What are the rules for using a public sauna? Do you use a sauna at your local gym or sports facility? Or do you enjoy relaxing in a sauna when staying at a hotel or visiting a health spa? Either way, you need to be familiar with the rules for using a public sauna. See below for the typical sauna rules used for running a public sauna.
12 RULES FOR PUBLIC SAUNAS
Want to use a public sauna but don’t know the rules? Don’t worry, we’ll take you through everything you need to know. Using a sauna is an incredibly relaxing and rejuvenating experience. And, it comes with a long list of potential health benefits. To make sure your sauna session runs smoothly, you need to be familiar with the rules for public saunas.
1: SHOWER BEFORE ENTERING THE SAUNA
You must take a shower before entering the sauna. Showering before you enter the sauna is a matter of basic hygiene. You’ll be sharing an enclosed intimate space with other people so you must take a shower before you enter. This will freshen you up and remove any lingering sweat and body odor.
2: MAXIMUM STAY 10 MINUTES
You should stay in the sauna for no longer than 10 minutes. This is the recommended length of the maximum stay. You should not stay any longer than feels comfortable and if you find yourself overheating or feeling unwell you should exit the sauna and cool down. Experienced users can spend longer periods inside compared to beginners.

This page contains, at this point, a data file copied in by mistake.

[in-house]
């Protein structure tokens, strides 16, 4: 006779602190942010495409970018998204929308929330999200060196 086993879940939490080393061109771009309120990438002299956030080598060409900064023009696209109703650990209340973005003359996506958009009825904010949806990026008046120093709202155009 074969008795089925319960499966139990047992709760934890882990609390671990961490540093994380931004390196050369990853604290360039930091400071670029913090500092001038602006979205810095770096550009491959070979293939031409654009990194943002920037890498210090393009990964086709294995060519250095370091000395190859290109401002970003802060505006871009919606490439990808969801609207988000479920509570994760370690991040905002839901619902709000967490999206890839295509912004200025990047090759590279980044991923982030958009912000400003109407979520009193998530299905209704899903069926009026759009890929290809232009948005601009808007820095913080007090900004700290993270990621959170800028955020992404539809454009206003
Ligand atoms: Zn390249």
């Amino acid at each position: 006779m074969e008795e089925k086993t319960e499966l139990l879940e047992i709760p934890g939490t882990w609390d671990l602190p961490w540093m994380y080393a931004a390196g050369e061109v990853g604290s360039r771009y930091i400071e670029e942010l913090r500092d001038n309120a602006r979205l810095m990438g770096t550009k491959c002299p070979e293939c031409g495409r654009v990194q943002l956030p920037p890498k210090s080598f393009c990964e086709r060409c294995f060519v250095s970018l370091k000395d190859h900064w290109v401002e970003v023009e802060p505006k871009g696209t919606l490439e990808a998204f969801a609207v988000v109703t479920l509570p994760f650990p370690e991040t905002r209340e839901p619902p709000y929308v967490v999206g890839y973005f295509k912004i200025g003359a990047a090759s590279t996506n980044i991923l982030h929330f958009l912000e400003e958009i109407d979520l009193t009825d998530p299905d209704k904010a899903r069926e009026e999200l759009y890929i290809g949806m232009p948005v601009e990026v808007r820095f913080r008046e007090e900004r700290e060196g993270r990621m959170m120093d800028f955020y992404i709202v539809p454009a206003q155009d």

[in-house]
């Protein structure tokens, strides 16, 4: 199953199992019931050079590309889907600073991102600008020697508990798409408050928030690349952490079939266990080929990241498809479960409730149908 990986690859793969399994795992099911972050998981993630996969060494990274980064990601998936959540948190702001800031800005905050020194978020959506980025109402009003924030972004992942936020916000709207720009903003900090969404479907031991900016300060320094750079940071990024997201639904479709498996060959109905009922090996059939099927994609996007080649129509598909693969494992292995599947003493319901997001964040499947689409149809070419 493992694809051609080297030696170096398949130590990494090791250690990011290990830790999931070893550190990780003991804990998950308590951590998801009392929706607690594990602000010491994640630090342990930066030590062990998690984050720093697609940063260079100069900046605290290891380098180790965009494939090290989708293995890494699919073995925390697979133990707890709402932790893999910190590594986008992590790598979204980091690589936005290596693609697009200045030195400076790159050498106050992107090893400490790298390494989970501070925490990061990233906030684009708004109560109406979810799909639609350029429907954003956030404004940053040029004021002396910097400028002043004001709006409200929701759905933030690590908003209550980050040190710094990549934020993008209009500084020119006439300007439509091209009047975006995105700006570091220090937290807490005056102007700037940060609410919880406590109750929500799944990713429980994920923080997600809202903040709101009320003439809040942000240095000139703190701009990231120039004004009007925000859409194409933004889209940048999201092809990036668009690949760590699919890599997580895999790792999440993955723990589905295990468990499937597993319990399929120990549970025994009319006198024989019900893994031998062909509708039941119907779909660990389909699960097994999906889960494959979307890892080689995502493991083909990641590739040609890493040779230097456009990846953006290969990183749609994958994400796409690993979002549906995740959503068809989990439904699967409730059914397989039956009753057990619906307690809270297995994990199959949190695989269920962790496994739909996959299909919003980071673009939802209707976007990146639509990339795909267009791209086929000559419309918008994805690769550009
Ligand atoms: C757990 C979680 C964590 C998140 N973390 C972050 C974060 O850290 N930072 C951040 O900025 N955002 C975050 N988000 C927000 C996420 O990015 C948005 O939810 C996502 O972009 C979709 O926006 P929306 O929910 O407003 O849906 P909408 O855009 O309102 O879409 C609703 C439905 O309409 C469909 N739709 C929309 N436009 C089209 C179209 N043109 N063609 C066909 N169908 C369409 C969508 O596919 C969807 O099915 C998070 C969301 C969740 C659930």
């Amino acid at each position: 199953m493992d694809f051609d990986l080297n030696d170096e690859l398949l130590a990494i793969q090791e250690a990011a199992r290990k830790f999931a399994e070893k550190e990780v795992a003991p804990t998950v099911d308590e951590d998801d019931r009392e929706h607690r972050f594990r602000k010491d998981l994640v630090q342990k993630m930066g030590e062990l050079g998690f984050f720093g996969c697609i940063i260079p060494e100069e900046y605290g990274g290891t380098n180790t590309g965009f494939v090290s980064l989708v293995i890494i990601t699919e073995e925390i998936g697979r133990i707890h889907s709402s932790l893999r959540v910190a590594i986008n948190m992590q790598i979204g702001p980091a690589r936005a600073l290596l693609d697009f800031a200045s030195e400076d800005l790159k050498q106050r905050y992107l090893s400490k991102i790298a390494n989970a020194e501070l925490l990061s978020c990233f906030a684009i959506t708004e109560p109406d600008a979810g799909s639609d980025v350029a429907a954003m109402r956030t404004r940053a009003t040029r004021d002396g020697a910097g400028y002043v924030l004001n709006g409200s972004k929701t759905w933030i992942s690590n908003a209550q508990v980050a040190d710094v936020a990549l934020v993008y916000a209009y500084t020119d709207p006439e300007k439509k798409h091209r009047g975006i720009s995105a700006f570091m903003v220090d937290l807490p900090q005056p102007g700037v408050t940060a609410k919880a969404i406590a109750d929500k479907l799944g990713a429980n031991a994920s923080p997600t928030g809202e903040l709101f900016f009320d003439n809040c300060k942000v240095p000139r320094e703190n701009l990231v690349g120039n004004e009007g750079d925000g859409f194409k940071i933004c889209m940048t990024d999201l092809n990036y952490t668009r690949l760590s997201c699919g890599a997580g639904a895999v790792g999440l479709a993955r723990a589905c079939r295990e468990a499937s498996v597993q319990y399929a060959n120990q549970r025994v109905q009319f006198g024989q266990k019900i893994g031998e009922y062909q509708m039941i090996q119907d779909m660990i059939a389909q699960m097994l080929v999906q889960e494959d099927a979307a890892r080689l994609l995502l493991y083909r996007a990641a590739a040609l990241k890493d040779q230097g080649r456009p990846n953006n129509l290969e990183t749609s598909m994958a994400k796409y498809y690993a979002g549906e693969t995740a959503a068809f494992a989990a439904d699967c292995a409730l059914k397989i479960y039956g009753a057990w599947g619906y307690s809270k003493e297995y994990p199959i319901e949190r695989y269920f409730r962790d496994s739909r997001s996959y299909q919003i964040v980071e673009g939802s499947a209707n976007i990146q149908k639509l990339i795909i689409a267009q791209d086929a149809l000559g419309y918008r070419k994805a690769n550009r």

3: ADULTS ONLY
Only adults are allowed inside the sauna. This is one of the most important public sauna rules. Nobody under the age of 16 is allowed in a public sauna. This is a matter of safety and saunas are reserved for the use of individuals over 16 only. Children are more sensitive to heat and the intense heat of a sauna could have an adverse effect.
4: DRESS APPROPRIATELY
You must always dress appropriately when using a sauna. Check with management before entering the sauna to find out what you need to wear. Some saunas insist on regular swimwear. Others allow patrons to use a towel. For more see What To Wear in a Sauna.
5: REMOVE ALL JEWELRY
Remove all jewelry before entering the sauna, especially metallic jewelry. Any jewelry that contains metal will become very hot when you enter a sauna. And, the last thing you want is super hot jewelry touching your skin. The heat can also cause swelling which can make jewelry difficult to remove after you’ve spent time in the sauna.
6: NO GLASS BOTTLES
No glass bottles or flasks are allowed in the sauna. If a glass bottle is dropped or broken it represents a serious hazard to sauna users. If anyone steps or sits on a piece of broken glass they can suffer a cut. Glass of any kind is not allowed inside a sauna.
7: DO NOT POUR EXCESS WATER ON COALS
Do not pour excess water on the sauna coals. If the temperature of the coals drops too low it can take a long time for the sauna to heat back up. And, under no circumstances pour pool water on the coals. Pool water contains a poisonous gas called chlorine. Some saunas have an automated watering system that periodically pours water on the coals, so you don’t have to.
8: NO CAMERAS ALLOWED